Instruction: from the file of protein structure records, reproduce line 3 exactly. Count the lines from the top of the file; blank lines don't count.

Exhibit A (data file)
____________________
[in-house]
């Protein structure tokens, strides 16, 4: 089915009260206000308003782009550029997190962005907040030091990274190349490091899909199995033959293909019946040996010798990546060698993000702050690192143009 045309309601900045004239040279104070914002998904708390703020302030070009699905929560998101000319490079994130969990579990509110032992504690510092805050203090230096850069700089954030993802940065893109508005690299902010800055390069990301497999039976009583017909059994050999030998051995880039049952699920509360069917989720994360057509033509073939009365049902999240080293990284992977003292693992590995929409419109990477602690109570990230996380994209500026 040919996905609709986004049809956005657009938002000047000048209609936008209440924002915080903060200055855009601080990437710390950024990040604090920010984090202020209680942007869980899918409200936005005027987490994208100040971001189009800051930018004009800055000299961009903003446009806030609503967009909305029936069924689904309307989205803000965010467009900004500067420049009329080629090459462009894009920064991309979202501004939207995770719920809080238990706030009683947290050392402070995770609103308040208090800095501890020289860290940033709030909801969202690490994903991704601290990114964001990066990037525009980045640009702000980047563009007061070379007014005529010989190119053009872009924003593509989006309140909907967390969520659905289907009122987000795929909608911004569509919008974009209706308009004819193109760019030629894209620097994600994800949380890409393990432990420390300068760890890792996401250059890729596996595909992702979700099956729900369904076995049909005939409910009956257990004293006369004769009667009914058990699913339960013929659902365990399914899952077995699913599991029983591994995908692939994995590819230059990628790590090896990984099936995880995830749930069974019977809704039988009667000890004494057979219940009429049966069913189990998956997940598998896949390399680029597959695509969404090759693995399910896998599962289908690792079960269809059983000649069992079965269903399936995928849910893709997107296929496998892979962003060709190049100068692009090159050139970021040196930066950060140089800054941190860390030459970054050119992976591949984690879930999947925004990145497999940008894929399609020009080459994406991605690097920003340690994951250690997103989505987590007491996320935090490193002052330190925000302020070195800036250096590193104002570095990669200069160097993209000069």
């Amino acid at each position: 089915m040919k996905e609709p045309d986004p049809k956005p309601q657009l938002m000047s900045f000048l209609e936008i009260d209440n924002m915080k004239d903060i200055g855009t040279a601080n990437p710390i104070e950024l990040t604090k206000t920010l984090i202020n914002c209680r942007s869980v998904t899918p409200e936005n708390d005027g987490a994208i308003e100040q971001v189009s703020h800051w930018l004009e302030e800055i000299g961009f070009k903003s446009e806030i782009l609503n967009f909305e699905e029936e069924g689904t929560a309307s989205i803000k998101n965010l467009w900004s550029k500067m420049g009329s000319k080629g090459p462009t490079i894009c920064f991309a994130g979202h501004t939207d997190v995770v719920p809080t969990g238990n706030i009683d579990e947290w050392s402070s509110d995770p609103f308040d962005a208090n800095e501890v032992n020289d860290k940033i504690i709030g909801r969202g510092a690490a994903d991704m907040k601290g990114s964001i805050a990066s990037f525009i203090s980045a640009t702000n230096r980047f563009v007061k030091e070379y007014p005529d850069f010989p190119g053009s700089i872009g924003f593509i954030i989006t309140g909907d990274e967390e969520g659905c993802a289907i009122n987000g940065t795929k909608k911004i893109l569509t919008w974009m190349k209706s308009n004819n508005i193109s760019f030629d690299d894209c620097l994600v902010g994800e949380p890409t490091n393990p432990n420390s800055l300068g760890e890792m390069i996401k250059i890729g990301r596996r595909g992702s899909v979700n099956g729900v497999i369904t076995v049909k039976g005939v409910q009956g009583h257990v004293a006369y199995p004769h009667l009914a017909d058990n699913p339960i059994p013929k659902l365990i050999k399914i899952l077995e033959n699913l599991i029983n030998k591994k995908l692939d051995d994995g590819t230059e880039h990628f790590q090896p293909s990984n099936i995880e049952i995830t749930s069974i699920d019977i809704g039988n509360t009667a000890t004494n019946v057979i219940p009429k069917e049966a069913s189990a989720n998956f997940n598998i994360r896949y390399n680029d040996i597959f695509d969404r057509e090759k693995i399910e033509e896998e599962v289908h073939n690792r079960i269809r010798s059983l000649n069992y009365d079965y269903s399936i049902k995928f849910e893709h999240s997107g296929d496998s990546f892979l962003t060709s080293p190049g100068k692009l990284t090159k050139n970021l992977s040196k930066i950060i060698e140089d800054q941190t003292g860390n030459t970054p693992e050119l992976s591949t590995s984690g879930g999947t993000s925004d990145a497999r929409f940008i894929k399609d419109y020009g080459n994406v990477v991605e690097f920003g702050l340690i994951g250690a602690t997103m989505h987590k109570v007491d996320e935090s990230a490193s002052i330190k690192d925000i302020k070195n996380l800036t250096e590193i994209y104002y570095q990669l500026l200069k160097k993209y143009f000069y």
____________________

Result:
């Amino acid at each position: 089915m040919k996905e609709p045309d986004p049809k956005p309601q657009l938002m000047s900045f000048l209609e936008i009260d209440n924002m915080k004239d903060i200055g855009t040279a601080n990437p710390i104070e950024l990040t604090k206000t920010l984090i202020n914002c209680r942007s869980v998904t899918p409200e936005n708390d005027g987490a994208i308003e100040q971001v189009s703020h800051w930018l004009e302030e800055i000299g961009f070009k903003s446009e806030i782009l609503n967009f909305e699905e029936e069924g689904t929560a309307s989205i803000k998101n965010l467009w900004s550029k500067m420049g009329s000319k080629g090459p462009t490079i894009c920064f991309a994130g979202h501004t939207d997190v995770v719920p809080t969990g238990n706030i009683d579990e947290w050392s402070s509110d995770p609103f308040d962005a208090n800095e501890v032992n020289d860290k940033i504690i709030g909801r969202g510092a690490a994903d991704m907040k601290g990114s964001i805050a990066s990037f525009i203090s980045a640009t702000n230096r980047f563009v007061k030091e070379y007014p005529d850069f010989p190119g053009s700089i872009g924003f593509i954030i989006t309140g909907d990274e967390e969520g659905c993802a289907i009122n987000g940065t795929k909608k911004i893109l569509t919008w974009m190349k209706s308009n004819n508005i193109s760019f030629d690299d894209c620097l994600v902010g994800e949380p890409t490091n393990p432990n420390s800055l300068g760890e890792m390069i996401k250059i890729g990301r596996r595909g992702s899909v979700n099956g729900v497999i369904t076995v049909k039976g005939v409910q009956g009583h257990v004293a006369y199995p004769h009667l009914a017909d058990n699913p339960i059994p013929k659902l365990i050999k399914i899952l077995e033959n699913l599991i029983n030998k591994k995908l692939d051995d994995g590819t230059e880039h990628f790590q090896p293909s990984n099936i995880e049952i995830t749930s069974i699920d019977i809704g039988n509360t009667a000890t004494n019946v057979i219940p009429k069917e049966a069913s189990a989720n998956f997940n598998i994360r896949y390399n680029d040996i597959f695509d969404r057509e090759k693995i399910e033509e896998e599962v289908h073939n690792r079960i269809r010798s059983l000649n069992y009365d079965y269903s399936i049902k995928f849910e893709h999240s997107g296929d496998s990546f892979l962003t060709s080293p190049g100068k692009l990284t090159k050139n970021l992977s040196k930066i950060i060698e140089d800054q941190t003292g860390n030459t970054p693992e050119l992976s591949t590995s984690g879930g999947t993000s925004d990145a497999r929409f940008i894929k399609d419109y020009g080459n994406v990477v991605e690097f920003g702050l340690i994951g250690a602690t997103m989505h987590k109570v007491d996320e935090s990230a490193s002052i330190k690192d925000i302020k070195n996380l800036t250096e590193i994209y104002y570095q990669l500026l200069k160097k993209y143009f000069y």